Childcare – conflict of interests

(originally published May 2006 in now defunct Livejournal blog)

ABC Early Learning is taking over community based child care and making big profits. It couldn’t make the profits without government subsidies, which add up to $128 million in 2005, or without its anti-union practices which reduce the amount of its income it shares with its workers. Meanwhile fees for working parents are very difficult to afford. Can parents and childcare workers unite to reclaim childcare to be run to put children first, not profit-making?

The SMH of 11 March reported on this –

Some points are worth highlighting.

“A spokesman for ABC – Groves declined five requests for an interview over five weeks – confirmed the company received 44 per cent of its income from government subsidies: $128 million of its $292 million revenue last year.

Messara’s calculations give investors an even juicier insight. In the five years to 2008 he expects ABC to make net profits of $379 million. If that figure of 44 per cent remains constant, this will represent $167 million of taxpayers’ money transferred directly into the pockets of Eddy and Le Neve Groves and their fellow shareholders – on top of the $400,000 salary packages the two receive.”

“But there is also a dark side to ABC’s operations that is little discussed, because the company is fiercely litigious towards competitors and critics alike.

After complaints in 2004 that ABC had been underpaying its staff and forcing them to clean toilets and buy their own uniforms, the Queensland branch of the union that represents child-care workers, the Liquor, Hospitality and Miscellaneous Union, handed parents pamphlets which Groves says portrayed him as “mean and greedy” and implied he was “trying to drive down low wages of child-care workers to line his own pockets”.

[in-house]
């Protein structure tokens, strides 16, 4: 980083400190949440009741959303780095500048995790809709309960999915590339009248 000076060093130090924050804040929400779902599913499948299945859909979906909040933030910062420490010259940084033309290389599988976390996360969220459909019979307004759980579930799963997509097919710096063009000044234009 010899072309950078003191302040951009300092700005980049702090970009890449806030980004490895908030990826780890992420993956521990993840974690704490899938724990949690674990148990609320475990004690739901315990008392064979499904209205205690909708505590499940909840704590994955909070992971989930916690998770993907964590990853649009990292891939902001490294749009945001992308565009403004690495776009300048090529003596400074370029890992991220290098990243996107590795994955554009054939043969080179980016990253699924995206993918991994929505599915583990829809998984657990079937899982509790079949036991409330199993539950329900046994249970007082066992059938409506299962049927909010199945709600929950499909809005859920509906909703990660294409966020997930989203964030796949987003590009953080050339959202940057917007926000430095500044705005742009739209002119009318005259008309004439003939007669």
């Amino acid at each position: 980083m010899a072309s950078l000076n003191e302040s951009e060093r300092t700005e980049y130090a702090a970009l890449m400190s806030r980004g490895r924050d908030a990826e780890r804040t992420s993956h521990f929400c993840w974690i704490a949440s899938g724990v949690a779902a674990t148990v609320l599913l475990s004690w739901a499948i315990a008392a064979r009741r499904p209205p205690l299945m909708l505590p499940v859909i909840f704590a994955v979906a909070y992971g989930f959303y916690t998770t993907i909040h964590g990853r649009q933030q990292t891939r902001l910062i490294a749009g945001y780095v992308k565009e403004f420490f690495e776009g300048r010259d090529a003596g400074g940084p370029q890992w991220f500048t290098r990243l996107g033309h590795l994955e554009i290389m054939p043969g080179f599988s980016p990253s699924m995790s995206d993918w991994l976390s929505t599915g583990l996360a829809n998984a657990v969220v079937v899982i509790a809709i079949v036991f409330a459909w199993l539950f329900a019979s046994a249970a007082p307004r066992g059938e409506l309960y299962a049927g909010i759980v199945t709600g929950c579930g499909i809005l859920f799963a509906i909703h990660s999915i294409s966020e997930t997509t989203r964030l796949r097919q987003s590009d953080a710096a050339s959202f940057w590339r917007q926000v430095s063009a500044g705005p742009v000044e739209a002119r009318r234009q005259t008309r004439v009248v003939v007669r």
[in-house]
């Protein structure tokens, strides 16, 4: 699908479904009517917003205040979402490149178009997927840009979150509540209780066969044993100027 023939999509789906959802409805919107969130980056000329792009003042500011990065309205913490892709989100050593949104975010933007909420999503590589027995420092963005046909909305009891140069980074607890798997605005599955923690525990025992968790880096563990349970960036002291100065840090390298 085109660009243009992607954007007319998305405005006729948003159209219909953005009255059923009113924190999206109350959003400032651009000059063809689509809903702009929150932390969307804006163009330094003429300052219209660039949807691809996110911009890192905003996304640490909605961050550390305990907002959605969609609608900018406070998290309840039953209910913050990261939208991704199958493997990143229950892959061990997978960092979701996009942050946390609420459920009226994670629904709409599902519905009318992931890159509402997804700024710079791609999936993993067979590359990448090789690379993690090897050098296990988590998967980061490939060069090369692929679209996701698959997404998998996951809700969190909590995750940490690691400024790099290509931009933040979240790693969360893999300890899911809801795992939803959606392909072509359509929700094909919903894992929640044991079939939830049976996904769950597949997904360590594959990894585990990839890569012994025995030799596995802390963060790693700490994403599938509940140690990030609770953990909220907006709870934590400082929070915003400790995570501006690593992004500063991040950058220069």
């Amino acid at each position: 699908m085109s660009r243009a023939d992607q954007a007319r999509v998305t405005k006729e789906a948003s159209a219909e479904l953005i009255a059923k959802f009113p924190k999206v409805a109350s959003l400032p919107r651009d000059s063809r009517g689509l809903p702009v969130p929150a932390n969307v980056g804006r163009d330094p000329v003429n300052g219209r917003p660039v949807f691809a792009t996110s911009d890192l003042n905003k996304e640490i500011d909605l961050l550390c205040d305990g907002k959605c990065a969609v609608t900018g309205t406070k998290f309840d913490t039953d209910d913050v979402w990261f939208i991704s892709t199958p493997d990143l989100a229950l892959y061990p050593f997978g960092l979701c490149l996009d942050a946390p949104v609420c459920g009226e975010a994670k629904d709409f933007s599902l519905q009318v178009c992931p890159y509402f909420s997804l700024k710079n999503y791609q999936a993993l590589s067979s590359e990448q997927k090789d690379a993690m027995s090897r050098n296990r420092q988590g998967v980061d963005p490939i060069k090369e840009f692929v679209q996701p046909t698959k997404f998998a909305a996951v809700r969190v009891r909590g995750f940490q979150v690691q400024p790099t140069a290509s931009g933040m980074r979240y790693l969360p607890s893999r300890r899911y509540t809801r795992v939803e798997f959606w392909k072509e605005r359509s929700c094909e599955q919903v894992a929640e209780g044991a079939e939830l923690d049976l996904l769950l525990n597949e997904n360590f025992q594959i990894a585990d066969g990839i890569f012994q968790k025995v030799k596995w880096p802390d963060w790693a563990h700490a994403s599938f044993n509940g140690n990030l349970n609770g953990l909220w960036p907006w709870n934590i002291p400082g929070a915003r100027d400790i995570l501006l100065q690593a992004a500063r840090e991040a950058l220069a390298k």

In an unprecedented action, Groves sued the union’s Queensland secretary, Ron Monaghan, for defamation. This has had the extraordinary outcome that none of the union’s officials contacted by the Herald would risk commenting on the pay or conditions of ABC staff.

The union’s officer responsible for child-care workers in NSW, Jim Lloyd, said: “I am not able to comment on ABC at all.” When asked whether this was connected with the litigation in Queensland, he said: “Good question.”

So it has been left to MPs such as Labor’s child-care spokeswoman, Tanya Plibersek, and Michael Danby, Labor’s deputy whip in the House of Representatives, to take up the cudgels on behalf of ABC’s workers. Speaking under parliamentary privilege in 2004, Danby said that to cut costs “ABC centres refuse to hire sufficient cleaners, refuse to pay staff a decent wage, and require staff to bring in their own music to play to children”.

Even after the substantial rises granted this week, the minimum award rate for a child-care worker with one year’s experience is $611 a week. However, ABC workers’ pay cannot be independently verified because they are required to sign confidential agreements. Groves has pointed out that, in return, they are issued with 150 shares (currently worth $1200) as a signing bonus – and he says he has a low staff turnover rate of 8 per cent a year.”


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